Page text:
State looks for ‘alternate sites’ for COVID-19 patients, seeks federal disaster declaration

With a caseload rising by the day in Michigan, Gov. Gretchen Whitmer announced Thursday the state will begin moving COVID-19 patients among hospitals that can handle the extra load.

At a televised coronavirus briefing, Whitmer also announced she is seeking a federal disaster declaration.

Several other states have already sought the federal disaster declaration, a move to this point Whitmer had resisted. At her briefing Thursday, Whitmer said she delayed the decision while the state put into place other policies – closing K-12 schools, restricting large gatherings and, eventually, issuing a stay-at-home order – she felt were needed first.

“We knew our best energies were first and foremost doing everything we could to mitigate community spread,” Whitmer said. “We knew our actions to get people in Michigan to stop communicating this disease amongst each other was the highest priority and that’s where we spent our energy.”

At the briefing alongside Whitmer, Chief Medical Executive Dr. Joneigh Khaldun said the state is seeking alternative sites that could take overflow patients from hospitals already at or near capacity.

“Hospitals outside of southeast Michigan are being asked to serve as relief hospitals, offering 10% of their usual bed capacity to accept patients from other hospitals that are currently overwhelmed with critically ill COVID-19 patients,” Khaldun said.

The need is definitely there. As of Wednesday, Khaldun said, Michigan has 2,295 confirmed cases and at least 43 deaths.

“We have reached a pivotal time in the state when it comes to the COVID-19 outbreak,” she said. “We are seeing exponential growth in cases, primarily in southeastern Michigan. Many of our hospitals, particularly in southeast Michigan, are at or near capacity. The only way we’re going to be able to effectively handle this outbreak is by coming together and coordinating our healthcare resources.”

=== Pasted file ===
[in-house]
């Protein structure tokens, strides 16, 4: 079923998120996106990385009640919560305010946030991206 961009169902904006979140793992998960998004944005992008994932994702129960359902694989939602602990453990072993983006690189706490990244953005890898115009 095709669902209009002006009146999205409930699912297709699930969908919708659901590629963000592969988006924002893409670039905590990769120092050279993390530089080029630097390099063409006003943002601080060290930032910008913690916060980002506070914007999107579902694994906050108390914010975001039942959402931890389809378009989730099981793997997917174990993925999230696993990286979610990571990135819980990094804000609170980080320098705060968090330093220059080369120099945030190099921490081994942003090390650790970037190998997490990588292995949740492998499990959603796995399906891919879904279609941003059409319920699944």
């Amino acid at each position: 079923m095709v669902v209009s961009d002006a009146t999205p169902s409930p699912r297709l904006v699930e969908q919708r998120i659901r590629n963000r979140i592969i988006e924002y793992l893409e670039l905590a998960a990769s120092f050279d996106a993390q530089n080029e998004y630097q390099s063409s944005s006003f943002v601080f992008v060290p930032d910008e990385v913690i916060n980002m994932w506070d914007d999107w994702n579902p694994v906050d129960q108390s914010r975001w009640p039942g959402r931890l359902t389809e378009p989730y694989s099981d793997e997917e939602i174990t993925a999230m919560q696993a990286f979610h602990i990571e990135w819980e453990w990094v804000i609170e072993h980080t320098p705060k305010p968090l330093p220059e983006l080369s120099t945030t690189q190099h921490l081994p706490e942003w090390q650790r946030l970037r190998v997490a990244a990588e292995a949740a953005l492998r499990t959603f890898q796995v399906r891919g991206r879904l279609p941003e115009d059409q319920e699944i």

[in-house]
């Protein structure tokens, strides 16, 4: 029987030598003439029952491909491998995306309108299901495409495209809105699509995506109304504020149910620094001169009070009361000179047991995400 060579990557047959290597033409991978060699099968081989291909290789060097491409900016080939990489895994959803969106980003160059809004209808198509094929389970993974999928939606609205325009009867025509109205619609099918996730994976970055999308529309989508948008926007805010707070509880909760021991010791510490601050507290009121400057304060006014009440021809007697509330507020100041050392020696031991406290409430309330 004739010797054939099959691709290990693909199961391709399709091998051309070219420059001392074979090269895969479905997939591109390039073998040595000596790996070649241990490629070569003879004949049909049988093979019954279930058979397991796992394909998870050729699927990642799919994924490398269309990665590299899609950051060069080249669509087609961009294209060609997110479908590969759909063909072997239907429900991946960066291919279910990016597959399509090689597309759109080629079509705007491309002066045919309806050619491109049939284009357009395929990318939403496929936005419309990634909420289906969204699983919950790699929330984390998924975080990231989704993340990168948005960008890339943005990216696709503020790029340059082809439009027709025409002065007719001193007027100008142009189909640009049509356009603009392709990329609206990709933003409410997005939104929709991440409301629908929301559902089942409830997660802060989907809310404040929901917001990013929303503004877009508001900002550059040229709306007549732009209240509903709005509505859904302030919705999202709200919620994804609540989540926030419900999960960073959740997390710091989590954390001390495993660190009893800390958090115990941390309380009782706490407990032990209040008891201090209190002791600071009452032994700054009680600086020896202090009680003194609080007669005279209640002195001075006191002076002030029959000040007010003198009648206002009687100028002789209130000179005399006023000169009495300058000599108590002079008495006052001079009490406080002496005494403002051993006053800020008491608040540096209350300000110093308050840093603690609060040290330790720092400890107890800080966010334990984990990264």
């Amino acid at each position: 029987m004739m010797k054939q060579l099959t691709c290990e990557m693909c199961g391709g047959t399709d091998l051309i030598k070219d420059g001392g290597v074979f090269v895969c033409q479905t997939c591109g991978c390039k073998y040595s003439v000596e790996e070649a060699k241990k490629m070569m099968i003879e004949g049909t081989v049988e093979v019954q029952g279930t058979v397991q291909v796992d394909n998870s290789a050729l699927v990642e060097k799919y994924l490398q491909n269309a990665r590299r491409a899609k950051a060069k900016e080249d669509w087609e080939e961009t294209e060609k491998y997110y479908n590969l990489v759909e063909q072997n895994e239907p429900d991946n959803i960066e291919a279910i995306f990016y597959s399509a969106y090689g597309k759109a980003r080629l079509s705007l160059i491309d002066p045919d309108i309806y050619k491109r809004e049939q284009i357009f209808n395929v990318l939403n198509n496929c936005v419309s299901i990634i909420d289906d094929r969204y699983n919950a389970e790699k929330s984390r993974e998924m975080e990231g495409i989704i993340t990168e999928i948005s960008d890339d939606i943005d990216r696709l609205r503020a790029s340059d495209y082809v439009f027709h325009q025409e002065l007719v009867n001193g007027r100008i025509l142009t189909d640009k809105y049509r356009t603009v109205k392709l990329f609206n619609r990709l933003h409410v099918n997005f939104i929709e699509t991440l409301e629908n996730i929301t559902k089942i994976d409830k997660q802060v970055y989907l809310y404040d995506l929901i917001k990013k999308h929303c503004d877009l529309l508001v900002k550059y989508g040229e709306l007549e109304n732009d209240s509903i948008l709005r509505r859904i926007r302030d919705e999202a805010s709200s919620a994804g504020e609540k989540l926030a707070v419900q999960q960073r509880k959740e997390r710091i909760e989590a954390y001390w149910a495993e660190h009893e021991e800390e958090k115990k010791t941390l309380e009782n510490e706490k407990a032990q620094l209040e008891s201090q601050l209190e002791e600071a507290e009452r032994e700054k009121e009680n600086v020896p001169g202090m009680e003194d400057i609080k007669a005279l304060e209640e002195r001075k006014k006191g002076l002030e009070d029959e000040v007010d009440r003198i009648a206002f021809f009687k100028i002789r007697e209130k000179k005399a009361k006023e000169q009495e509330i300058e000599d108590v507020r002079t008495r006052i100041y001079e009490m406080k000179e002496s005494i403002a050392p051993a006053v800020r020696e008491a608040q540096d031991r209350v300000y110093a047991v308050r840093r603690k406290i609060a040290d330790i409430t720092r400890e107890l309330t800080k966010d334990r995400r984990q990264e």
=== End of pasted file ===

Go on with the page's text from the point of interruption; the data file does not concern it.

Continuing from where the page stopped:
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Alternative sites could include things like dorms or hotels. Detroit Mayor Mike Duggan said Wednesday the TCF Convention Center and the practice facility for the Detroit Pistons could be sites. Whitmer and Khaldun both demurred when pressed for details about when those “alternative sites” might be ready.

While Whitmer said the Army Corps of Engineers believes such sites would take “three to four weeks” to convert, the state is working to expedite that time line.

“The urgency is real,” the governor said. “The situation is getting more serious by the day.”

That urgency also applies to the growing need for supplies for the hospitals, a need centered around ventilators, gloves, masks, gowns and sanitizer (both wipes and liquid). The state is already getting help from corporations like GM, Ford and Fiat Chrysler, and smaller local businesses like Coppercraft Distillery in Holland and Mammoth Distilling in Traverse City.

And Whitmer said the state has secured contracts with vendors for a variety of supplies, including:

  • 13 million N95 masks
  • 228,000 surgical masks
  • 35,000 hospital gowns
  • 4 million gloves
  • Nearly 100,000 face shields
  • 250 beds
  • Thousands of gallons of hand sanitizer.

She said she wants the locals to know “how grateful we are.”

“I’m hopeful other Michiganders and Michigan businesses will be able to pitch in,” she said.

Donations can be arranged at [email protected].gov or by calling 517-335-4295.